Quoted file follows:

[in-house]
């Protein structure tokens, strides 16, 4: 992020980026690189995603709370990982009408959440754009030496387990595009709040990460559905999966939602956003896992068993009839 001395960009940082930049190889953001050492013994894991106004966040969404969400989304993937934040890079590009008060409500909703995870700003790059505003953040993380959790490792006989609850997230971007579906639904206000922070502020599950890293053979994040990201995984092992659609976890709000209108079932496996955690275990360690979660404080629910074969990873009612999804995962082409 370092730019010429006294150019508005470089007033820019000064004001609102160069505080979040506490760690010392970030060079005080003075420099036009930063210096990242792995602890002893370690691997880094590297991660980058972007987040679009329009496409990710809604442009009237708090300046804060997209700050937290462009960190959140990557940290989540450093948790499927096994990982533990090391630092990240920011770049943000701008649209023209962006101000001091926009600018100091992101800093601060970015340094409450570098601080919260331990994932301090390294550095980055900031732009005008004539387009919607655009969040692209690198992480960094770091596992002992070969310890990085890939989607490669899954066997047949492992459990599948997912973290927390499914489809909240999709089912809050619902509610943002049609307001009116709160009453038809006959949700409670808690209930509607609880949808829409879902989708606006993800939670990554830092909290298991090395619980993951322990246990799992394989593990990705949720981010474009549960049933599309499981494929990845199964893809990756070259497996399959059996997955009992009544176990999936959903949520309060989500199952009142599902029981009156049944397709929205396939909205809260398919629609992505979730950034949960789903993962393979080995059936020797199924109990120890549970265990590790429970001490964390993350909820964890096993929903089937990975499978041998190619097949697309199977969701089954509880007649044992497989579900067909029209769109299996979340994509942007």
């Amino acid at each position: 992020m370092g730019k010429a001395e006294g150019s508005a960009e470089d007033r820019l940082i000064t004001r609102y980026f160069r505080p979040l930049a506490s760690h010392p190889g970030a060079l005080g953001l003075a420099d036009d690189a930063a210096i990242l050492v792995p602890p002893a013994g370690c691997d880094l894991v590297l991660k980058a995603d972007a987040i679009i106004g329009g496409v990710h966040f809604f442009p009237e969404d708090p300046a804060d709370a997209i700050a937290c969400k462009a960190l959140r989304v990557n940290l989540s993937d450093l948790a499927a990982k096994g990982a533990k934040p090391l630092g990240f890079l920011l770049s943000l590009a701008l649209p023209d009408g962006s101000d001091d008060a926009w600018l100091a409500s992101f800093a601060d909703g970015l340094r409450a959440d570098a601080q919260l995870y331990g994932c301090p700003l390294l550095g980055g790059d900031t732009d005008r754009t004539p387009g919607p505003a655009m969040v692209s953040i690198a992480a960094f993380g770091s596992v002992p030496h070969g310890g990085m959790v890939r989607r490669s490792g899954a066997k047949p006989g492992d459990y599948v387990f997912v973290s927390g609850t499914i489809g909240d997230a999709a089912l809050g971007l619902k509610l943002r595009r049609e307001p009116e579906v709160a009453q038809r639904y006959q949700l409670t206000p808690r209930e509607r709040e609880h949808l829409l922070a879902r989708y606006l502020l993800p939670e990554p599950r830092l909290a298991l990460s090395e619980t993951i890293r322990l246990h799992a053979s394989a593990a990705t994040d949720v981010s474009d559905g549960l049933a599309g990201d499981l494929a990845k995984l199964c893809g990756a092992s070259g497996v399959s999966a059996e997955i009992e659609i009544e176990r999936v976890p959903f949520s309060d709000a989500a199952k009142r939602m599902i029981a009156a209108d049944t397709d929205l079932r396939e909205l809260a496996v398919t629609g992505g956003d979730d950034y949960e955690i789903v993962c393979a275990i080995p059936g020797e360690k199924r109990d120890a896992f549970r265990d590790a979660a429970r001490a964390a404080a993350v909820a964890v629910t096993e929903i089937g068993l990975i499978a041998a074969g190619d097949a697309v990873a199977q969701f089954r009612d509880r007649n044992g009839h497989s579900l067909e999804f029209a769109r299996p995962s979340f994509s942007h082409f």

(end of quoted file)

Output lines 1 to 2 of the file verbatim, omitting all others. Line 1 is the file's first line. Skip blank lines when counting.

[in-house]
């Protein structure tokens, strides 16, 4: 992020980026690189995603709370990982009408959440754009030496387990595009709040990460559905999966939602956003896992068993009839 001395960009940082930049190889953001050492013994894991106004966040969404969400989304993937934040890079590009008060409500909703995870700003790059505003953040993380959790490792006989609850997230971007579906639904206000922070502020599950890293053979994040990201995984092992659609976890709000209108079932496996955690275990360690979660404080629910074969990873009612999804995962082409 370092730019010429006294150019508005470089007033820019000064004001609102160069505080979040506490760690010392970030060079005080003075420099036009930063210096990242792995602890002893370690691997880094590297991660980058972007987040679009329009496409990710809604442009009237708090300046804060997209700050937290462009960190959140990557940290989540450093948790499927096994990982533990090391630092990240920011770049943000701008649209023209962006101000001091926009600018100091992101800093601060970015340094409450570098601080919260331990994932301090390294550095980055900031732009005008004539387009919607655009969040692209690198992480960094770091596992002992070969310890990085890939989607490669899954066997047949492992459990599948997912973290927390499914489809909240999709089912809050619902509610943002049609307001009116709160009453038809006959949700409670808690209930509607609880949808829409879902989708606006993800939670990554830092909290298991090395619980993951322990246990799992394989593990990705949720981010474009549960049933599309499981494929990845199964893809990756070259497996399959059996997955009992009544176990999936959903949520309060989500199952009142599902029981009156049944397709929205396939909205809260398919629609992505979730950034949960789903993962393979080995059936020797199924109990120890549970265990590790429970001490964390993350909820964890096993929903089937990975499978041998190619097949697309199977969701089954509880007649044992497989579900067909029209769109299996979340994509942007």